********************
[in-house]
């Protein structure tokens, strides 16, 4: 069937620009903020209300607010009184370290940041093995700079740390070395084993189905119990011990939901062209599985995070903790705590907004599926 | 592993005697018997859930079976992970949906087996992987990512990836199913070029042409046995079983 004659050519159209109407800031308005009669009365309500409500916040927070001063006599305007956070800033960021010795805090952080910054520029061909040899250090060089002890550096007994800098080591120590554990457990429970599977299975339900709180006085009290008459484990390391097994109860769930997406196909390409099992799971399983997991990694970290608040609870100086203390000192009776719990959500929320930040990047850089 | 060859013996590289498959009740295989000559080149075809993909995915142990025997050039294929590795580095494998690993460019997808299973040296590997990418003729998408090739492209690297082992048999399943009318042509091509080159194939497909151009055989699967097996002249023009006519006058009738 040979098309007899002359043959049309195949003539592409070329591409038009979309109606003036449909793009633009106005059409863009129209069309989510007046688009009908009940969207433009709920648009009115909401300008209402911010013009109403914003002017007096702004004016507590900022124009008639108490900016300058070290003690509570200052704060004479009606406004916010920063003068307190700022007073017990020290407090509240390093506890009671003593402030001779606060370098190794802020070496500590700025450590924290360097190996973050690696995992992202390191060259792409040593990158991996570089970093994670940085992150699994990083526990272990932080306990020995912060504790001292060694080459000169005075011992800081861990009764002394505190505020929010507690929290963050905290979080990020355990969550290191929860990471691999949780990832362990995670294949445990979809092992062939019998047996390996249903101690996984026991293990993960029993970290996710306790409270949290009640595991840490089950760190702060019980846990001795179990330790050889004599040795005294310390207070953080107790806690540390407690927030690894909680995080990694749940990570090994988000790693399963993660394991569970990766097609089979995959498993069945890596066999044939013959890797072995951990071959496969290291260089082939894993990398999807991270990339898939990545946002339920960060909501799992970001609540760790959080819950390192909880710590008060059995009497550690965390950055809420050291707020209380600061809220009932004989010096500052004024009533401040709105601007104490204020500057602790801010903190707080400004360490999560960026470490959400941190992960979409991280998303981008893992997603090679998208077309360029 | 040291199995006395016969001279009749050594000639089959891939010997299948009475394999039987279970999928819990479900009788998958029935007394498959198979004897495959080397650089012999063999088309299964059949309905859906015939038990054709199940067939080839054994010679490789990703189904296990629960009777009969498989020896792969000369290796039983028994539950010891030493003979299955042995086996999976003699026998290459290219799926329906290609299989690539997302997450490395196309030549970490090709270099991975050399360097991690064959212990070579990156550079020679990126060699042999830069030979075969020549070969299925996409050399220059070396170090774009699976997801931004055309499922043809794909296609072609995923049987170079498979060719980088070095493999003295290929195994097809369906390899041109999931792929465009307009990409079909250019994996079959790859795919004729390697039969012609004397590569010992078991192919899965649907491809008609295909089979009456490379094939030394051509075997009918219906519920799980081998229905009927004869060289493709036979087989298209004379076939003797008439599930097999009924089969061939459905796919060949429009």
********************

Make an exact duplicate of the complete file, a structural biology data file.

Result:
[in-house]
């Protein structure tokens, strides 16, 4: 069937620009903020209300607010009184370290940041093995700079740390070395084993189905119990011990939901062209599985995070903790705590907004599926 | 592993005697018997859930079976992970949906087996992987990512990836199913070029042409046995079983 004659050519159209109407800031308005009669009365309500409500916040927070001063006599305007956070800033960021010795805090952080910054520029061909040899250090060089002890550096007994800098080591120590554990457990429970599977299975339900709180006085009290008459484990390391097994109860769930997406196909390409099992799971399983997991990694970290608040609870100086203390000192009776719990959500929320930040990047850089 | 060859013996590289498959009740295989000559080149075809993909995915142990025997050039294929590795580095494998690993460019997808299973040296590997990418003729998408090739492209690297082992048999399943009318042509091509080159194939497909151009055989699967097996002249023009006519006058009738 040979098309007899002359043959049309195949003539592409070329591409038009979309109606003036449909793009633009106005059409863009129209069309989510007046688009009908009940969207433009709920648009009115909401300008209402911010013009109403914003002017007096702004004016507590900022124009008639108490900016300058070290003690509570200052704060004479009606406004916010920063003068307190700022007073017990020290407090509240390093506890009671003593402030001779606060370098190794802020070496500590700025450590924290360097190996973050690696995992992202390191060259792409040593990158991996570089970093994670940085992150699994990083526990272990932080306990020995912060504790001292060694080459000169005075011992800081861990009764002394505190505020929010507690929290963050905290979080990020355990969550290191929860990471691999949780990832362990995670294949445990979809092992062939019998047996390996249903101690996984026991293990993960029993970290996710306790409270949290009640595991840490089950760190702060019980846990001795179990330790050889004599040795005294310390207070953080107790806690540390407690927030690894909680995080990694749940990570090994988000790693399963993660394991569970990766097609089979995959498993069945890596066999044939013959890797072995951990071959496969290291260089082939894993990398999807991270990339898939990545946002339920960060909501799992970001609540760790959080819950390192909880710590008060059995009497550690965390950055809420050291707020209380600061809220009932004989010096500052004024009533401040709105601007104490204020500057602790801010903190707080400004360490999560960026470490959400941190992960979409991280998303981008893992997603090679998208077309360029 | 040291199995006395016969001279009749050594000639089959891939010997299948009475394999039987279970999928819990479900009788998958029935007394498959198979004897495959080397650089012999063999088309299964059949309905859906015939038990054709199940067939080839054994010679490789990703189904296990629960009777009969498989020896792969000369290796039983028994539950010891030493003979299955042995086996999976003699026998290459290219799926329906290609299989690539997302997450490395196309030549970490090709270099991975050399360097991690064959212990070579990156550079020679990126060699042999830069030979075969020549070969299925996409050399220059070396170090774009699976997801931004055309499922043809794909296609072609995923049987170079498979060719980088070095493999003295290929195994097809369906390899041109999931792929465009307009990409079909250019994996079959790859795919004729390697039969012609004397590569010992078991192919899965649907491809008609295909089979009456490379094939030394051509075997009918219906519920799980081998229905009927004869060289493709036979087989298209004379076939003797008439599930097999009924089969061939459905796919060949429009």